Gorge. When I think of waterfalls, the subject of the last prompt, I often think of gorges. Maybe that’s because I spent my college years at Cornell University in Ithaca, New York. There are deep gorges on each side of the campus, and they are wonderful places for walking and picnicking. There are several waterfalls in both gorges, which undoubtedly played a key role in their formation.


Volcano. The last few prompts have been kind of peaceful in tone, so it seems like time to mix in something more exciting. And what could be more exciting than a volcano. Whether it is erupting, spewing molten lava and tons of smoke and ash, or quietly looming snowy and white over the surrounding land, a volcano is an exciting sight. What is your take on volcanoes?


Fire. We wrote about ice earlier, and somehow fire and ice seem to go together. We shouldn’t forget fire. Iceland proudly proclaims that it is a land of fire and ice, and Robert Frost wrote a poem entitled “Fire and Ice.” Think of all the different kinds of fires we could write about: wildfires, controlled burns, campfires, and cooking and heating fires, just to name a few. And then there’s use of the word “fire” in an employment context, as in, “You’re fired!” Lots to go on here. Does it fire up your imagination?


Earthquake. I hadn’t intended to suggest this as a prompt, but with the recent devastating earthquakes in Japan and Ecuador I’m guessing that some of you may want to write about earthquakes, some aspect of them, or the compassion and heroism of people who are trying to provide aid and comfort. If you’re not comfortable with that subject here is an alternative: glacier.


Enchant or enchanted. As a verb, enchant can mean to influence by or as if by charms and incantation (bewitch), or to attract and move deeply. We probably all know of places that are said to be enchanted. You may also remember that at the end of the Winnie the Pooh stories, Christopher Robin and Pooh come to an enchanted place at the top of the forest and talk about the future. The stories close with these words: “So they went off together. But wherever they go, and whatever happens to them on the way, in that enchanted place on the top of the Forest a little boy and his Bear will always be playing.”


Peculiar. Lots of things can seem peculiar. Trees and plants may be shaped in peculiar ways. Train and bus schedules sometimes seem peculiar, and people can certainly behave peculiarly. And then there is the current election campaign in the United States.


International Earth Day. It is celebrated by billions of people around the world and is observed in over 190 countries. Worldwide, Earth Day celebrations utilize educational programs to inform people of ways that they can help protect the environment and its natural resources. They say this of their focus for this year: “Let’s plant 7.8 billion trees for the Earth. Let’s divest from fossil fuels and make cities 100% renewable. Let’s take the momentum from the Paris Climate Summit and build on it.” See more at http://www.earthday.org/. Write something appropriate for the Earth Day on April 22.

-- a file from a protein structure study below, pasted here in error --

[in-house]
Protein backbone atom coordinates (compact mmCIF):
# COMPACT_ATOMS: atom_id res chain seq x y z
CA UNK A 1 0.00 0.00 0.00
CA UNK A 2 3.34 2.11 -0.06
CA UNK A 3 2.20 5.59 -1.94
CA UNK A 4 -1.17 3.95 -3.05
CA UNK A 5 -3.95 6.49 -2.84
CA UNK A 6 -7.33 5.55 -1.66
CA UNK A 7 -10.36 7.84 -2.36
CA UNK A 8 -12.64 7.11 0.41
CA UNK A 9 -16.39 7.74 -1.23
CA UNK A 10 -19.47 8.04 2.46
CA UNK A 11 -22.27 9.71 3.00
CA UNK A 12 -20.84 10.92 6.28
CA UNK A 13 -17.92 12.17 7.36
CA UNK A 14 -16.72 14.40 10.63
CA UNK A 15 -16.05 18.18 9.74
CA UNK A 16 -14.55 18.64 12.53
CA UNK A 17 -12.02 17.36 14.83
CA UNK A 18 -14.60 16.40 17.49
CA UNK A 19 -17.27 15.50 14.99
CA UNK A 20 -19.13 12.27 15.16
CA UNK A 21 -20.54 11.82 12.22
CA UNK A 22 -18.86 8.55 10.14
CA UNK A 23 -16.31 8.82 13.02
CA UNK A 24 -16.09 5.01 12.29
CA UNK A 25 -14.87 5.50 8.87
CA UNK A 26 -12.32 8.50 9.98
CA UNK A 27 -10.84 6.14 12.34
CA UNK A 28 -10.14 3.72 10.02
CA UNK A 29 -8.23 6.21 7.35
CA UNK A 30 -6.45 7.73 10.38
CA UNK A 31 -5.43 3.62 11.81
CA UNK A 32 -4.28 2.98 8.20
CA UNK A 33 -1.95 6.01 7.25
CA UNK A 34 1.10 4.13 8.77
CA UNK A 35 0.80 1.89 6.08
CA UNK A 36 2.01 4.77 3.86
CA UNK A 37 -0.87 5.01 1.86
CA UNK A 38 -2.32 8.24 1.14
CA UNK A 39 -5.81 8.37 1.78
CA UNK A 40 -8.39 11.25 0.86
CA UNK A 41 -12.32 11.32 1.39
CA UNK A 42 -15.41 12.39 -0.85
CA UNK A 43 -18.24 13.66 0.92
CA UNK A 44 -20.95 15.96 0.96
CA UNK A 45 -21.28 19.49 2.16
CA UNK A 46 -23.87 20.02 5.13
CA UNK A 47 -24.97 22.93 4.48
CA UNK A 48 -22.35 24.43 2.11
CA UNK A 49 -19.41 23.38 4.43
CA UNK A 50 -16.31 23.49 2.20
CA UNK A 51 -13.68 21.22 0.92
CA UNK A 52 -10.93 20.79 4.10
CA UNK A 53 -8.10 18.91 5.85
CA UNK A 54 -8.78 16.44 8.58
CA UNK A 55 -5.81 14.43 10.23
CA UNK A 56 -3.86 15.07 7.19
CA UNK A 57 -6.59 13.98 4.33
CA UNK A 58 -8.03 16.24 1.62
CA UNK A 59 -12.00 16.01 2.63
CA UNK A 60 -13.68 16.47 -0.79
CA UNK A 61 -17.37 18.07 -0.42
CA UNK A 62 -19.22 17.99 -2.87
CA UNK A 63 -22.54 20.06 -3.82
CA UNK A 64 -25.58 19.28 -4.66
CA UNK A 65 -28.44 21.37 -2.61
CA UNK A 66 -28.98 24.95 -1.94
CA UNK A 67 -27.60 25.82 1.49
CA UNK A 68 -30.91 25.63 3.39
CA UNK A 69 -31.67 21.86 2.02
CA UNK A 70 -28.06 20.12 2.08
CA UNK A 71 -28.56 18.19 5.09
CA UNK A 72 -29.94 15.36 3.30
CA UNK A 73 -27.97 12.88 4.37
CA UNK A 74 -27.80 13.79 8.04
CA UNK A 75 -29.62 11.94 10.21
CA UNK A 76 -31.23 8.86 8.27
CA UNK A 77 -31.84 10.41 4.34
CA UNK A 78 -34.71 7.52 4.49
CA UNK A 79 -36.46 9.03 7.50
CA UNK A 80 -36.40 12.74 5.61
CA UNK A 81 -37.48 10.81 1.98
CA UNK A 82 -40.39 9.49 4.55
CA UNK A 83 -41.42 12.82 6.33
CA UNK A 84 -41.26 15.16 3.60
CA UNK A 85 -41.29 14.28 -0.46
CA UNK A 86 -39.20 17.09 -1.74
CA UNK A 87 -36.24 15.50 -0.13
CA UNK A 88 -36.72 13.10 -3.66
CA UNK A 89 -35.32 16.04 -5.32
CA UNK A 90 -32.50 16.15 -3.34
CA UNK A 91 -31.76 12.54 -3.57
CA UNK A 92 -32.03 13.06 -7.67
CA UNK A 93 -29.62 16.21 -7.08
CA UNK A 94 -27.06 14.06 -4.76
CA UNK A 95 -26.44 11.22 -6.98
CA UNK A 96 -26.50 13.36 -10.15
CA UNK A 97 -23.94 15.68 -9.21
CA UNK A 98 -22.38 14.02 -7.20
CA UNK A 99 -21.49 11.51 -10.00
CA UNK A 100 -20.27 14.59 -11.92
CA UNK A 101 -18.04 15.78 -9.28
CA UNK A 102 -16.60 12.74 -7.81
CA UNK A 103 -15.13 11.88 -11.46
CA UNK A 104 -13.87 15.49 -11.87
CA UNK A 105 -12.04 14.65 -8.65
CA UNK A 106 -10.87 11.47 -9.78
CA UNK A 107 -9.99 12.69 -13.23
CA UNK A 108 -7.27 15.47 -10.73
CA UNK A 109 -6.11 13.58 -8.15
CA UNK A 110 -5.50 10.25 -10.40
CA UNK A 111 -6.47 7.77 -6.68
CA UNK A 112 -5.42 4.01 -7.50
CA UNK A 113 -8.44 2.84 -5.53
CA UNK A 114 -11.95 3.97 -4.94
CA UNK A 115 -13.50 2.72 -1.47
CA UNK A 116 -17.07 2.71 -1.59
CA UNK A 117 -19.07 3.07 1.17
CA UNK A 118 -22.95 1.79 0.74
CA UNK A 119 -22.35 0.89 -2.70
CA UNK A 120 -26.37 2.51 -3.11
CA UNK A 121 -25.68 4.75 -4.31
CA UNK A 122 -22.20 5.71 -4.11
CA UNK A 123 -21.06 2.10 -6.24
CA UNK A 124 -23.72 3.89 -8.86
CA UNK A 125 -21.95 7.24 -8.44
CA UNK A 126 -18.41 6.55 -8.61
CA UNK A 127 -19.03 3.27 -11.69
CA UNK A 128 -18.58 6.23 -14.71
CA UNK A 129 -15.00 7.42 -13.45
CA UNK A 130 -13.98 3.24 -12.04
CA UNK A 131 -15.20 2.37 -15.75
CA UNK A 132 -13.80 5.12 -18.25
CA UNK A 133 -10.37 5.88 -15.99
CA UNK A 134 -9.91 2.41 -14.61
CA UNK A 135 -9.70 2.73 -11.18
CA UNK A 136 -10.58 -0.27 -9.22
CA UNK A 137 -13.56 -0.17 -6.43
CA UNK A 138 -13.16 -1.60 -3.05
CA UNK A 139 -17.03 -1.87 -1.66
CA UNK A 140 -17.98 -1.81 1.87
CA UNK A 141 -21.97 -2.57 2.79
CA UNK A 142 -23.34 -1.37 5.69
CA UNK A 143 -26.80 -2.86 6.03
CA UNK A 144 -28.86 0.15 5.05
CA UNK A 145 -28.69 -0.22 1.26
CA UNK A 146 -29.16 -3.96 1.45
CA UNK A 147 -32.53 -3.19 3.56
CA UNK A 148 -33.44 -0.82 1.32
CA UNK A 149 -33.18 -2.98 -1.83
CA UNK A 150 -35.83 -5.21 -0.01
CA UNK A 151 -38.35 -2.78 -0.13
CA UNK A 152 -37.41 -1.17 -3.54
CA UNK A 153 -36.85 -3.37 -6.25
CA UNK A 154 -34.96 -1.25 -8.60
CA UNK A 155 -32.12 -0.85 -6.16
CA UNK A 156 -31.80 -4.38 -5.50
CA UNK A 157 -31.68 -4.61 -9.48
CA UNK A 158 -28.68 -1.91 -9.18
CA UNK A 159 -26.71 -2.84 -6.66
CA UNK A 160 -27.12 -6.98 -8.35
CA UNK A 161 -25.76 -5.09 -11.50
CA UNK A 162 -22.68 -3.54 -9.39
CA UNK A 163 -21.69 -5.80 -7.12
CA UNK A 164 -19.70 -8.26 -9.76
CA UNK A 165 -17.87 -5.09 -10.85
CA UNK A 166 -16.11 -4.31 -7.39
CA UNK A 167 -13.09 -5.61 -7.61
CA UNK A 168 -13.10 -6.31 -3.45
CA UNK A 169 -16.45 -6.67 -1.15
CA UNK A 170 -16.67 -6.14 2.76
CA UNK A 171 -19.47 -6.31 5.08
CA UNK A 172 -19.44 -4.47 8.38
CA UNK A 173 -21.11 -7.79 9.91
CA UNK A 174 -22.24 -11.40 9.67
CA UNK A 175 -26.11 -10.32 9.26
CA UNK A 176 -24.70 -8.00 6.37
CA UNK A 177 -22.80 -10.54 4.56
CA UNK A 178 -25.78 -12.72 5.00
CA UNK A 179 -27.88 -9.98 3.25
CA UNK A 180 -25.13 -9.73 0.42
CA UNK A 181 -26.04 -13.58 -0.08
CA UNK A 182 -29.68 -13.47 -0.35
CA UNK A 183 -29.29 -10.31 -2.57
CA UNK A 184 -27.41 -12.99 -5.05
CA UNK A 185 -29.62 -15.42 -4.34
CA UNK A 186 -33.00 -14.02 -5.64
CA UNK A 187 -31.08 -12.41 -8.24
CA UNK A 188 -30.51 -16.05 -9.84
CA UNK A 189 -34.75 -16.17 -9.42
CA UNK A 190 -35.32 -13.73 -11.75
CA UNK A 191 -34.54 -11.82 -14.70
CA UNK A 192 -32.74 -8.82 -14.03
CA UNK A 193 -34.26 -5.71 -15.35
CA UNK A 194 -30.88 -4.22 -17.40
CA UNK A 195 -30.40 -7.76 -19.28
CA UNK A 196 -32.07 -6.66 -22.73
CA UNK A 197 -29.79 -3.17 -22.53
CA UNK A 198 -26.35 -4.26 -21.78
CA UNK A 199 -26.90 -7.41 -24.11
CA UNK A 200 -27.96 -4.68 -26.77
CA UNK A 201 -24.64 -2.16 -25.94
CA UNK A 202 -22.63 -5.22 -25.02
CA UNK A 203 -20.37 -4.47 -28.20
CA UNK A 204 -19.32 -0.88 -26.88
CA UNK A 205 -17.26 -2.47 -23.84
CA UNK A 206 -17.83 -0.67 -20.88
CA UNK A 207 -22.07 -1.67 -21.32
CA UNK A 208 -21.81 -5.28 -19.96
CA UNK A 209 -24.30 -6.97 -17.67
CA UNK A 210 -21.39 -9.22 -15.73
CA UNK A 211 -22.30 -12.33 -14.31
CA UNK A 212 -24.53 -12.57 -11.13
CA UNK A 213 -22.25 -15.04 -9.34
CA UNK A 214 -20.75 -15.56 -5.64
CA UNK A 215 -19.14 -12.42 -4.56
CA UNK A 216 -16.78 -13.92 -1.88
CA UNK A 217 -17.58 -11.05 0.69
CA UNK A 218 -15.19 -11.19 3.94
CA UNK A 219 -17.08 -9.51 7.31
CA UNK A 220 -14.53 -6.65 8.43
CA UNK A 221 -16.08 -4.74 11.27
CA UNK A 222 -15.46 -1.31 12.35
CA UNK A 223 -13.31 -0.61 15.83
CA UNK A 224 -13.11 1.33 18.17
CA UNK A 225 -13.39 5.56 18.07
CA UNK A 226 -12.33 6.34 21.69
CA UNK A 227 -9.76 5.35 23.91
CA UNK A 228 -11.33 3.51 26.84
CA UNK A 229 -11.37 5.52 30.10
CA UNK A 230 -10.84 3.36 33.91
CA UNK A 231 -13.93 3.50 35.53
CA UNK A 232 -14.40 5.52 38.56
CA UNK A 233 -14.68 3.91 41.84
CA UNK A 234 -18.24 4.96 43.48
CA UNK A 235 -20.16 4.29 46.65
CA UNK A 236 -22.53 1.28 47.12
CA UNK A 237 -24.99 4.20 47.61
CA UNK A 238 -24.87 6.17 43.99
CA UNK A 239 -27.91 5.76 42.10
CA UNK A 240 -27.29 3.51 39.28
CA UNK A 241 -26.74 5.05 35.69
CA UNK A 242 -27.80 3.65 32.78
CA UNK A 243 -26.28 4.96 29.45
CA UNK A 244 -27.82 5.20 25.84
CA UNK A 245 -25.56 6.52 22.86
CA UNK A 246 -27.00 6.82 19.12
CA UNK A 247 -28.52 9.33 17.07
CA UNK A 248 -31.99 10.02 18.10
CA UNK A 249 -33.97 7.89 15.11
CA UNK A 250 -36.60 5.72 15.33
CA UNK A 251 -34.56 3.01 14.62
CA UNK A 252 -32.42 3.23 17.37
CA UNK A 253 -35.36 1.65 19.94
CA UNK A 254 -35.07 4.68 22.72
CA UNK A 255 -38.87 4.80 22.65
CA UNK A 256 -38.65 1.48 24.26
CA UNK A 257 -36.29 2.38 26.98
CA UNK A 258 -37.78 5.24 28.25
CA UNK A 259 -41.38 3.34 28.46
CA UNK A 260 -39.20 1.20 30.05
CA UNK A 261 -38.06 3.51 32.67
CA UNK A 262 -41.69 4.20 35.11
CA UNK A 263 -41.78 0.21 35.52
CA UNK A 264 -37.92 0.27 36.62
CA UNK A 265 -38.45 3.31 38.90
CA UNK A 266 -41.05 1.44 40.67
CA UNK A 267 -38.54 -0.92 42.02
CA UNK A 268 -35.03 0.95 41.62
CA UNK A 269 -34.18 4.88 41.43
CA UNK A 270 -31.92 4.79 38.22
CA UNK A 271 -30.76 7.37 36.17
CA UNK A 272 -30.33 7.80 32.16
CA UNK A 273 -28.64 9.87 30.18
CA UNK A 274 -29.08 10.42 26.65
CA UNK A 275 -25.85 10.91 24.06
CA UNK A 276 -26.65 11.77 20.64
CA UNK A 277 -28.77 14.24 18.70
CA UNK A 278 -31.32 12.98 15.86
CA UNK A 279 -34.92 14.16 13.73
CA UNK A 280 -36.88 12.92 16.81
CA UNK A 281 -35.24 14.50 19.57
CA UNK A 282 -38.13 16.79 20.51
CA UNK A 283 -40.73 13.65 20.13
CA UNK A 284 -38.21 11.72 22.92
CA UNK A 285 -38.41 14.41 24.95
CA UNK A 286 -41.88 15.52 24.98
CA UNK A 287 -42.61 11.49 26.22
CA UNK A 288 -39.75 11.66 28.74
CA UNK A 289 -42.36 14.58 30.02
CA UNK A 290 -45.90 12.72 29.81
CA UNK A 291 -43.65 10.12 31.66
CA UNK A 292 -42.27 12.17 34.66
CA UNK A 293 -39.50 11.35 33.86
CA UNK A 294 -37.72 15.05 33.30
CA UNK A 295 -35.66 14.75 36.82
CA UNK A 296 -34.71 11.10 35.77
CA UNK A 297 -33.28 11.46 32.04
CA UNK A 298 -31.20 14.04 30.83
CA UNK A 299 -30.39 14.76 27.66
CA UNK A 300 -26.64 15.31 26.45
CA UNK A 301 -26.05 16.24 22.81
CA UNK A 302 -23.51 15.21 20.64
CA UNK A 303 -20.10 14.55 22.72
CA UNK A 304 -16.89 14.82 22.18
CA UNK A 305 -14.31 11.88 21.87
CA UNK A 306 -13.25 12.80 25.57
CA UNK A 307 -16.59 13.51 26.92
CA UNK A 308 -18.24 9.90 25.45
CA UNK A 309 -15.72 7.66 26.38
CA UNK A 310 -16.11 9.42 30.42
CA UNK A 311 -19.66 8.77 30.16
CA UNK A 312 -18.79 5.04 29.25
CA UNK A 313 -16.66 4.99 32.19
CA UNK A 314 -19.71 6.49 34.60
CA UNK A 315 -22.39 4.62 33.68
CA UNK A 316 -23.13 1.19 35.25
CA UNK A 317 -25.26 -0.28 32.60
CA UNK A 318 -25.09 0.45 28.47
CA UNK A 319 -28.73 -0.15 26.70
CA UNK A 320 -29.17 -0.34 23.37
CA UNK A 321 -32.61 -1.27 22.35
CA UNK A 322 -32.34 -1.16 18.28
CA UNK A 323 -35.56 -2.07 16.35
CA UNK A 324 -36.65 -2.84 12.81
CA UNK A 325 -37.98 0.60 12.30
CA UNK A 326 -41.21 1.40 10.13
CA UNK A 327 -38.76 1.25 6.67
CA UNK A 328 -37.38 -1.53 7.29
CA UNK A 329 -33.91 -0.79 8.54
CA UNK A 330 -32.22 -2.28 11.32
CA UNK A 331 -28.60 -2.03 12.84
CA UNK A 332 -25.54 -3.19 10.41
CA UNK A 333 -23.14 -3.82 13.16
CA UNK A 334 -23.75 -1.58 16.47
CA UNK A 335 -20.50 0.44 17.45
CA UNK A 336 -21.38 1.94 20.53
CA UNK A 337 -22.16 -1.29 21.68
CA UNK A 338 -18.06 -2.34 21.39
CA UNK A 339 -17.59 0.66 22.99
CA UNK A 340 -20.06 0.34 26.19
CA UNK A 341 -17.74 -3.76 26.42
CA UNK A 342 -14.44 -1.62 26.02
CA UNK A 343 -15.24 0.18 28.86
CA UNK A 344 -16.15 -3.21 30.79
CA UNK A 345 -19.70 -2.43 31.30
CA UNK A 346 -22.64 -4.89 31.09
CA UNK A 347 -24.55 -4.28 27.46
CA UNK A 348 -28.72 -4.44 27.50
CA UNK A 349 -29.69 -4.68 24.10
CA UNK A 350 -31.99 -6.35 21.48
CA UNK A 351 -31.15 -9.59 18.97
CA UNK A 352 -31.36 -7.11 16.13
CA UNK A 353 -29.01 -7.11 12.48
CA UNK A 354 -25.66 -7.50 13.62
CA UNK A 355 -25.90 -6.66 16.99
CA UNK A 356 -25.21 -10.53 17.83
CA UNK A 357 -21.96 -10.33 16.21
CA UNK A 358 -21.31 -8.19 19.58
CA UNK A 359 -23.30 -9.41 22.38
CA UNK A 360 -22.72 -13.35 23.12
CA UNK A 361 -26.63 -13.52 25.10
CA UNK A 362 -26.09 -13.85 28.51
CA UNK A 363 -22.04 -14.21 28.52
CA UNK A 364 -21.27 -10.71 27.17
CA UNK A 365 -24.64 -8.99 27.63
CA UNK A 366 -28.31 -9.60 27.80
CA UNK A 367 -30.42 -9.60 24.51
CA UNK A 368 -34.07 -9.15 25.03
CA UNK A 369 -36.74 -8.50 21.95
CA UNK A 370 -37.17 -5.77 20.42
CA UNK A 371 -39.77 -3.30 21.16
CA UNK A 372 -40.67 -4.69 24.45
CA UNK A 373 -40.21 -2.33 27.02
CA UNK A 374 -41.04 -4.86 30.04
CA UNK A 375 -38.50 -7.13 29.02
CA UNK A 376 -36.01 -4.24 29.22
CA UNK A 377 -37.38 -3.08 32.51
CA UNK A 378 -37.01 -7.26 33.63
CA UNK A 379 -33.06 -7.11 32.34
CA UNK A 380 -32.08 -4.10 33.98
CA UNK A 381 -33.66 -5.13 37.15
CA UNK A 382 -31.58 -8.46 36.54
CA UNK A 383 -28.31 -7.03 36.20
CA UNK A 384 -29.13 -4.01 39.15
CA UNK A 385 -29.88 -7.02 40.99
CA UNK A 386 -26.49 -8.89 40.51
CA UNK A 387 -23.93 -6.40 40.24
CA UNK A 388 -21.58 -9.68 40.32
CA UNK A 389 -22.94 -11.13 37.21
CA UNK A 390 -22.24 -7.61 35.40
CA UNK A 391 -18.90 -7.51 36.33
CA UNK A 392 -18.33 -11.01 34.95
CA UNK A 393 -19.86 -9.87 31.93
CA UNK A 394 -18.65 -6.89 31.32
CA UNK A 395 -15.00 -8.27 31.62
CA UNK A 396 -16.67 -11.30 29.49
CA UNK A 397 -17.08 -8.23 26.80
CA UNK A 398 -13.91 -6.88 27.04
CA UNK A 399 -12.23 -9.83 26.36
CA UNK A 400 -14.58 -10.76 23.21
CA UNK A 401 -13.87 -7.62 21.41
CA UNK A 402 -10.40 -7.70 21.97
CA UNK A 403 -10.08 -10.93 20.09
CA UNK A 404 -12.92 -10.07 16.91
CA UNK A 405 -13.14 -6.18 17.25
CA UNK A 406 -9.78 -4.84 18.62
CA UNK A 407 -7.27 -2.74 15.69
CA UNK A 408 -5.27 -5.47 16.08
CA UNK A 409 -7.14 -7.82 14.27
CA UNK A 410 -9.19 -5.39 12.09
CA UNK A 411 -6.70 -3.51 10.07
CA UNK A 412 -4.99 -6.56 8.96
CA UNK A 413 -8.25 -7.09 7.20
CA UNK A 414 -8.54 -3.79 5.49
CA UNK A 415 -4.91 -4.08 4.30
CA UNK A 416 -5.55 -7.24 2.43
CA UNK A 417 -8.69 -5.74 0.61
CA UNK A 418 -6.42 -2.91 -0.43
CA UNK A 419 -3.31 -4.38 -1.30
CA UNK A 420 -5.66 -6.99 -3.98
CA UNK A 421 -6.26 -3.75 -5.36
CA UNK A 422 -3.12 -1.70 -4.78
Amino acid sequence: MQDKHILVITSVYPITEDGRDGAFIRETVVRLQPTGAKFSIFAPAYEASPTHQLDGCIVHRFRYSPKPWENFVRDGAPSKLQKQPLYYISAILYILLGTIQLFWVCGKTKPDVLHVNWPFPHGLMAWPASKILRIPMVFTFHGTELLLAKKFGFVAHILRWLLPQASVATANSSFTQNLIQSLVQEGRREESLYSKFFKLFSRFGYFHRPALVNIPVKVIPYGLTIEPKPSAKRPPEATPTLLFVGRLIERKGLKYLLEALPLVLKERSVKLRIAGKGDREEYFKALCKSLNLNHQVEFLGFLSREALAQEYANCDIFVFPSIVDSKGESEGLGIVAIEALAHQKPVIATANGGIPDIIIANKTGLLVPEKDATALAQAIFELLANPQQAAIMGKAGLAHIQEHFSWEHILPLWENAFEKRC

Serpentine. When used as an adjective, serpentine means of, characteristic of, or resembling a serpent, as in form or movement; having a winding course, as a road, sinuous; or shrewd, wily, or cunning. As a noun it can refer to serpentine, a dark green mineral consisting of hydrated magnesium silicate, sometimes mottled or spotted like a snake’s skin.


Colors. Pick the one you want. Purple seems to be popular right now.


Stormy. Weather can be stormy, and certainly has been this last winter in most of the United States because of El Niño. Relationships can be stormy too. And some people have very stormy dispositions. What storm clouds are brewing where you are? April 25 is also ANZAC Day, a national day of remembrance in Australia and New Zealand. It is also observed in Cook Islands, Niue, Pitcairn Islands, and Tonga. Anzac Day was created originally to honour the members of the Australian and New Zealand Army Corps (ANZAC) who fought at Gallipoli against the Ottoman Empire during World War I.


Pristine. Immaculate, perfect, in its original condition; unspoiled.


Flicker or flickering. Lights often flicker before a storm, and candles flicker. Movies, particularly older ones, flicker on the screen. Sometimes eyelids flicker. And there is a bird known as a flicker (a woodpecker).


Delicious. As an adjective it can mean highly pleasing to the senses, especially to taste or smell, as in a delicious dinner or a delicious aroma; or it can mean very pleasing or delightful, as in a delicious sense of humor. As a noun it can refer to a red or yellow variety of apple, cultivated in the United States.


Happy Hour. The term can mean different things to different people. The conventional meaning relates to the time when a pub or bar will make drinks available at a discount. Or the term can be used to refer to a cocktail party. For some of us there may be other times that we think of as our special or happy time. Longfellow wrote of the “Children’s Hour.” I like to think of quiet times spent sitting by a Sierra lake watching the alpenglow, or just sitting by the ocean watching the waves roll in. What’s your happy hour?


Laughter. Could be the laughter of children, or of folks enjoying a happy hour or party. Or maybe the laughter of loons, or kookaburras. For a discussion of laughter in animals, see https://goo.gl/91BciW. Check out the kiikaburra’s laugh at http://goo.gl/BWT4MU, and the loon’s at https://goo.gl/QPHKEx. Both are good for a laugh!